I write this as two processes unfold, one personal, the other political. First, I am withdrawing all identification with the Society of Friends (Quakers), a group I have been involved with over much of my life. The sanctimony of the do-gooders who refuse to recognize that their ability to ‘be nice’ is grounded in both threat and actuality of violence at the borders of society is too much for me to digest. Second is the growing Tea Party movement, the people who believe they don’t need the web of society at all, who think they make it on their own and would be fine without governments, without others looking out for them. Neither group is willing to recognize that the mercy of the web is the only thing allowing their beliefs.
...Even when I traveled rough, the web was there for me to return to—a luxury not offered to many. I am thankful for that, and am thankful for the violence (personified by the army and the police) that makes it possible—and for the community within (personified by the government) that makes it actual. The Quakers long ago marginalized themselves by refusing to accept what violence does for them. The Tea Partiers are in the process of doing the same, by refusing to accept how strongly community underpins their lives [Aaron Barlow, "Inside the Net," One Flew East, 2010.04.14].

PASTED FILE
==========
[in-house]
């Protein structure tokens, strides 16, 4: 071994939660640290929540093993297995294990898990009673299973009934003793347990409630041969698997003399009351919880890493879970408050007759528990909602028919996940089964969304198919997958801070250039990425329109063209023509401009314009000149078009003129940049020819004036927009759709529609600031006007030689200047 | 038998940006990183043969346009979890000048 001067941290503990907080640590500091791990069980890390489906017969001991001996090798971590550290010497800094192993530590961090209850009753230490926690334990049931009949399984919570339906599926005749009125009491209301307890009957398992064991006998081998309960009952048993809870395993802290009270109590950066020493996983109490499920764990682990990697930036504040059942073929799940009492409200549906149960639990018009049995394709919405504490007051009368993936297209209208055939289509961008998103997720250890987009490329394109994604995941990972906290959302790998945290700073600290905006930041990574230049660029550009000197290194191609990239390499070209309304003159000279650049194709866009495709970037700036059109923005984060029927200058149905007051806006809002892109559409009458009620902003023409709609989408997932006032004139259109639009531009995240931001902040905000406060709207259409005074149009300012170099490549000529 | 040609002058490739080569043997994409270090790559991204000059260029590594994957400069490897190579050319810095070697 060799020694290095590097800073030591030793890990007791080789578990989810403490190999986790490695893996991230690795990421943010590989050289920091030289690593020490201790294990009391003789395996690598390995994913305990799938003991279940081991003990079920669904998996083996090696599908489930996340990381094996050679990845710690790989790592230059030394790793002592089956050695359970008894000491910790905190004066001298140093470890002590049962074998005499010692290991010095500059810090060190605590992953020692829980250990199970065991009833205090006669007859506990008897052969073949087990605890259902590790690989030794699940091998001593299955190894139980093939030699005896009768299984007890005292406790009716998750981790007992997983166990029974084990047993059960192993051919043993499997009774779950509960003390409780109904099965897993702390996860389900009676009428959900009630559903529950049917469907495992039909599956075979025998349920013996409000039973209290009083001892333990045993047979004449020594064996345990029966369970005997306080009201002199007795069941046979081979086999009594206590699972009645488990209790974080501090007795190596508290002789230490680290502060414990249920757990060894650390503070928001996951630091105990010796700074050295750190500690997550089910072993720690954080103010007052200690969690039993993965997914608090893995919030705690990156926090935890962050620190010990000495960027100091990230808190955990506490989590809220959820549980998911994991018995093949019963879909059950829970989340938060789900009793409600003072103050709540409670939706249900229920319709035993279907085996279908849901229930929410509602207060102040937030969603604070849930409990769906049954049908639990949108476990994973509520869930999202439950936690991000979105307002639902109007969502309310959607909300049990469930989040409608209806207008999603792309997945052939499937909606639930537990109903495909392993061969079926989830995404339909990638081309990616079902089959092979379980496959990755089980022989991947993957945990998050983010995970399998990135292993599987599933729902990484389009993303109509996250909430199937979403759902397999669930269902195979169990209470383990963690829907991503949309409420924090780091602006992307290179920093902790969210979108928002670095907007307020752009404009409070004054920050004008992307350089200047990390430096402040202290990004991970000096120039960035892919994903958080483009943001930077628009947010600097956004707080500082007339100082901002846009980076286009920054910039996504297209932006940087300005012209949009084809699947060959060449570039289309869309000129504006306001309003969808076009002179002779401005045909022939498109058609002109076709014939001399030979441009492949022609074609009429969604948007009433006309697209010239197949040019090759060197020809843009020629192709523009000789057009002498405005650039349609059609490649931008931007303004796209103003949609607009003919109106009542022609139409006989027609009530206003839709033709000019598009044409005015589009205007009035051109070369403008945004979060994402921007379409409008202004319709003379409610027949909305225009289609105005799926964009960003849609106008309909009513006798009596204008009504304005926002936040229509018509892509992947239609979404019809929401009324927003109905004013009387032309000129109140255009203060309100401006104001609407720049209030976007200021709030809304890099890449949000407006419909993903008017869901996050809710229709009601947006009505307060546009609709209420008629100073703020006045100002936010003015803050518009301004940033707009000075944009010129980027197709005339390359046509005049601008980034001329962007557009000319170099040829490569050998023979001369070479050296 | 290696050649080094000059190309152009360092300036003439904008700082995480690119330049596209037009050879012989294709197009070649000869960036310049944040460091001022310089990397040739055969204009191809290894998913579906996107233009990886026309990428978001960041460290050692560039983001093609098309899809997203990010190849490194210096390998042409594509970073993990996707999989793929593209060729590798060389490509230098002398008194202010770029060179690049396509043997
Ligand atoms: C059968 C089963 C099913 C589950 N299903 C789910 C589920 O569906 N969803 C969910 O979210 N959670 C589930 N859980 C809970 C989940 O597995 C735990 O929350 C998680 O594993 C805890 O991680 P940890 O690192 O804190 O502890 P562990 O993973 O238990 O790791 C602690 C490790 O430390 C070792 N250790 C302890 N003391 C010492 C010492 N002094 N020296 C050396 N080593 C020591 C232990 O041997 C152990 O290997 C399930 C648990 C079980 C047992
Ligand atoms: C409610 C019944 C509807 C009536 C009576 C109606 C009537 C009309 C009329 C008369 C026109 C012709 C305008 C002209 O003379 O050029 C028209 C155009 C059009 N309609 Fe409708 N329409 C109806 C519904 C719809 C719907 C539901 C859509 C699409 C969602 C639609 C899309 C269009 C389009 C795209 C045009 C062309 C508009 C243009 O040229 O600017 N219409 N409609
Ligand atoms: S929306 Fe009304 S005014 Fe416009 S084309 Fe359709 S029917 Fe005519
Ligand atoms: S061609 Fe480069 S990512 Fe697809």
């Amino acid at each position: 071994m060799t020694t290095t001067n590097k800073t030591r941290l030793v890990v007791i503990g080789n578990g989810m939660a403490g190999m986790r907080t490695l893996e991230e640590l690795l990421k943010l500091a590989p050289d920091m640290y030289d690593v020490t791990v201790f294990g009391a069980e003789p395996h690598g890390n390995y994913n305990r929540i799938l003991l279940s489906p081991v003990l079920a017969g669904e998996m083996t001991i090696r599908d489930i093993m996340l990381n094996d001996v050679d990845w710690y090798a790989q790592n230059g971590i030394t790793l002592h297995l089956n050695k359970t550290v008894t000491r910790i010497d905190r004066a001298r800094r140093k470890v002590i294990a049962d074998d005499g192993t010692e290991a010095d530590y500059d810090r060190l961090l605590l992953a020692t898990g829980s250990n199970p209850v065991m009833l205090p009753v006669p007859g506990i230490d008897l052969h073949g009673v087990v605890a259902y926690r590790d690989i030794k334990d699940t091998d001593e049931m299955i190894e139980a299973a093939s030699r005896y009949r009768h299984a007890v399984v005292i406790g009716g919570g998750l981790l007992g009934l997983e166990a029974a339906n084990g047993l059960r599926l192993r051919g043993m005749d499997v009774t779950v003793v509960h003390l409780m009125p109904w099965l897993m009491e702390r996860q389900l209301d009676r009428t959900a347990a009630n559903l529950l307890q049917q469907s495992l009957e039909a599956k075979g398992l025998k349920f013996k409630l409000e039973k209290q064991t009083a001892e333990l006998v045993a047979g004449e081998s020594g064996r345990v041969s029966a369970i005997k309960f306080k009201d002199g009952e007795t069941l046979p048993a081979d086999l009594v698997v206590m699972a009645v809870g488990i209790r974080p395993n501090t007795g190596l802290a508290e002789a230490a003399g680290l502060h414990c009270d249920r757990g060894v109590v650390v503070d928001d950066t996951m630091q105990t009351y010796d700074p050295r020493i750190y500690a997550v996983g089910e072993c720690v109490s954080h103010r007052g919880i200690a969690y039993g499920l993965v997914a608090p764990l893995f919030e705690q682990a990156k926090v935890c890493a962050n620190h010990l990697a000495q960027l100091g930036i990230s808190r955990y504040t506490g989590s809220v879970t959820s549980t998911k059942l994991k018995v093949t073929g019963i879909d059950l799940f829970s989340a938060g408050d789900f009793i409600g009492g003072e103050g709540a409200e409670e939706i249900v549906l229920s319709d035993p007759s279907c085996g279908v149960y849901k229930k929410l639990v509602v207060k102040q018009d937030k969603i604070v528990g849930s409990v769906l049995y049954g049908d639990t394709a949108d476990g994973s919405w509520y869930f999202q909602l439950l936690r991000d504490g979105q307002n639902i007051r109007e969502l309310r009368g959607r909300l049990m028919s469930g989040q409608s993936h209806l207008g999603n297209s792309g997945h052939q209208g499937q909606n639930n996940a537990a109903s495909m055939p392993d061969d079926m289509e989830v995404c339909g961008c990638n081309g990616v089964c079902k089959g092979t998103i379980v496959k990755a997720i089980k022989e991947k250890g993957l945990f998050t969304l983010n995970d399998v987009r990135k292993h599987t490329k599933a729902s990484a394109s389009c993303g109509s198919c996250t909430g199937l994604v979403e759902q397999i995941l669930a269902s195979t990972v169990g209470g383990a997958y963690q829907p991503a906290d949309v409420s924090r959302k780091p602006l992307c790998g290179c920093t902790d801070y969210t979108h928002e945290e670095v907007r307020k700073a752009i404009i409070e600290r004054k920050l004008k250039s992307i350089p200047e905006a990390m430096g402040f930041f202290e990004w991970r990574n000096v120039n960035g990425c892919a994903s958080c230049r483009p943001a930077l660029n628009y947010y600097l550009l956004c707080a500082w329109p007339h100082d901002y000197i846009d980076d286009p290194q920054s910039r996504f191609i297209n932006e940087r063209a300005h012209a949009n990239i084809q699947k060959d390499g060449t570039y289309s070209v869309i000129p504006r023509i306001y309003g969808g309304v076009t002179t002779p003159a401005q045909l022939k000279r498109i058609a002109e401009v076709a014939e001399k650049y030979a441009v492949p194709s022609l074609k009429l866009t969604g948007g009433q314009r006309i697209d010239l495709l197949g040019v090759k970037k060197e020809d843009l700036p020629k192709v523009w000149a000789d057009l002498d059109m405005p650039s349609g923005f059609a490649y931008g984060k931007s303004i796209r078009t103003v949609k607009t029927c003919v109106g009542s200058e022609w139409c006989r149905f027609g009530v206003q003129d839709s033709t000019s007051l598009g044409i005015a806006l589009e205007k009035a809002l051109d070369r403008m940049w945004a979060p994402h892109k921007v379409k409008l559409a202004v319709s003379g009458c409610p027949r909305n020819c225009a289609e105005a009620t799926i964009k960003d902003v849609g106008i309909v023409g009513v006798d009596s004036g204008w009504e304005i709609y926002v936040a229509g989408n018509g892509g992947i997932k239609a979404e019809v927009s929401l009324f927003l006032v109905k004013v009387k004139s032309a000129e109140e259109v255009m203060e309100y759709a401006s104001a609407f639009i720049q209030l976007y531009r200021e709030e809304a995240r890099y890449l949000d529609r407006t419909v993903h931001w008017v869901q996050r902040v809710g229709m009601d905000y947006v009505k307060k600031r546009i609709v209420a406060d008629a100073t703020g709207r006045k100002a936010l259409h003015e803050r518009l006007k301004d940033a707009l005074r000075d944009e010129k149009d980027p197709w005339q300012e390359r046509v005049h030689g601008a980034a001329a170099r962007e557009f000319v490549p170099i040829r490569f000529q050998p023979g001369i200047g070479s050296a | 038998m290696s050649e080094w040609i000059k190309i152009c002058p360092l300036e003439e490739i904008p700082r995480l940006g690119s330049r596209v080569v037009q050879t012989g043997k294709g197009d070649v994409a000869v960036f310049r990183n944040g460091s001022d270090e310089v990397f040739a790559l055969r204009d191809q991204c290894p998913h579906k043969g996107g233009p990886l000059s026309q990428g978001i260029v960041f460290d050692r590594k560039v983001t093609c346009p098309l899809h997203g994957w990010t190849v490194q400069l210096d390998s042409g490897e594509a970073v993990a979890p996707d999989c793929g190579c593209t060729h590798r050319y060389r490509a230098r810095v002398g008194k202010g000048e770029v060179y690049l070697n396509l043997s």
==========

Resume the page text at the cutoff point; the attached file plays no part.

I want very much to believe that I am my own man, the author of my own success. But so much of who I am and what I can do—who you are and what you can do—depends deeply on who we are and what we do.